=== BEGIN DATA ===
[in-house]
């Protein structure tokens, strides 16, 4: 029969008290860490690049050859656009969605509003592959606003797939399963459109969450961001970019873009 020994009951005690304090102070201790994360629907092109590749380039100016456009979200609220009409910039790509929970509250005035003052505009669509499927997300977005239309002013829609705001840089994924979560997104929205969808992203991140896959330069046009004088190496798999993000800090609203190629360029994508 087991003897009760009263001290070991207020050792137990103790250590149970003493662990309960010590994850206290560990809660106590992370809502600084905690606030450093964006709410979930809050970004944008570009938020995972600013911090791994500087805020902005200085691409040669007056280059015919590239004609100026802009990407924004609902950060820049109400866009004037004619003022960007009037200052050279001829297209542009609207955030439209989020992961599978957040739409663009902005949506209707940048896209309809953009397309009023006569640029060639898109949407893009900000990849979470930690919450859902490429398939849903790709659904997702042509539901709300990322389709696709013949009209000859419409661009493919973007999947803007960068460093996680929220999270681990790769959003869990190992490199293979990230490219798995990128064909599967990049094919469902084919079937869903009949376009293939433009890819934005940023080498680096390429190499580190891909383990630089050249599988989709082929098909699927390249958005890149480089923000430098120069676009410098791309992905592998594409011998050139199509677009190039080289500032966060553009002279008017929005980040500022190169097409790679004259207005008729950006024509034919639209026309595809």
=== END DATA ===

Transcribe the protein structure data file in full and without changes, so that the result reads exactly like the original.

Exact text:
[in-house]
């Protein structure tokens, strides 16, 4: 029969008290860490690049050859656009969605509003592959606003797939399963459109969450961001970019873009 020994009951005690304090102070201790994360629907092109590749380039100016456009979200609220009409910039790509929970509250005035003052505009669509499927997300977005239309002013829609705001840089994924979560997104929205969808992203991140896959330069046009004088190496798999993000800090609203190629360029994508 087991003897009760009263001290070991207020050792137990103790250590149970003493662990309960010590994850206290560990809660106590992370809502600084905690606030450093964006709410979930809050970004944008570009938020995972600013911090791994500087805020902005200085691409040669007056280059015919590239004609100026802009990407924004609902950060820049109400866009004037004619003022960007009037200052050279001829297209542009609207955030439209989020992961599978957040739409663009902005949506209707940048896209309809953009397309009023006569640029060639898109949407893009900000990849979470930690919450859902490429398939849903790709659904997702042509539901709300990322389709696709013949009209000859419409661009493919973007999947803007960068460093996680929220999270681990790769959003869990190992490199293979990230490219798995990128064909599967990049094919469902084919079937869903009949376009293939433009890819934005940023080498680096390429190499580190891909383990630089050249599988989709082929098909699927390249958005890149480089923000430098120069676009410098791309992905592998594409011998050139199509677009190039080289500032966060553009002279008017929005980040500022190169097409790679004259207005008729950006024509034919639209026309595809």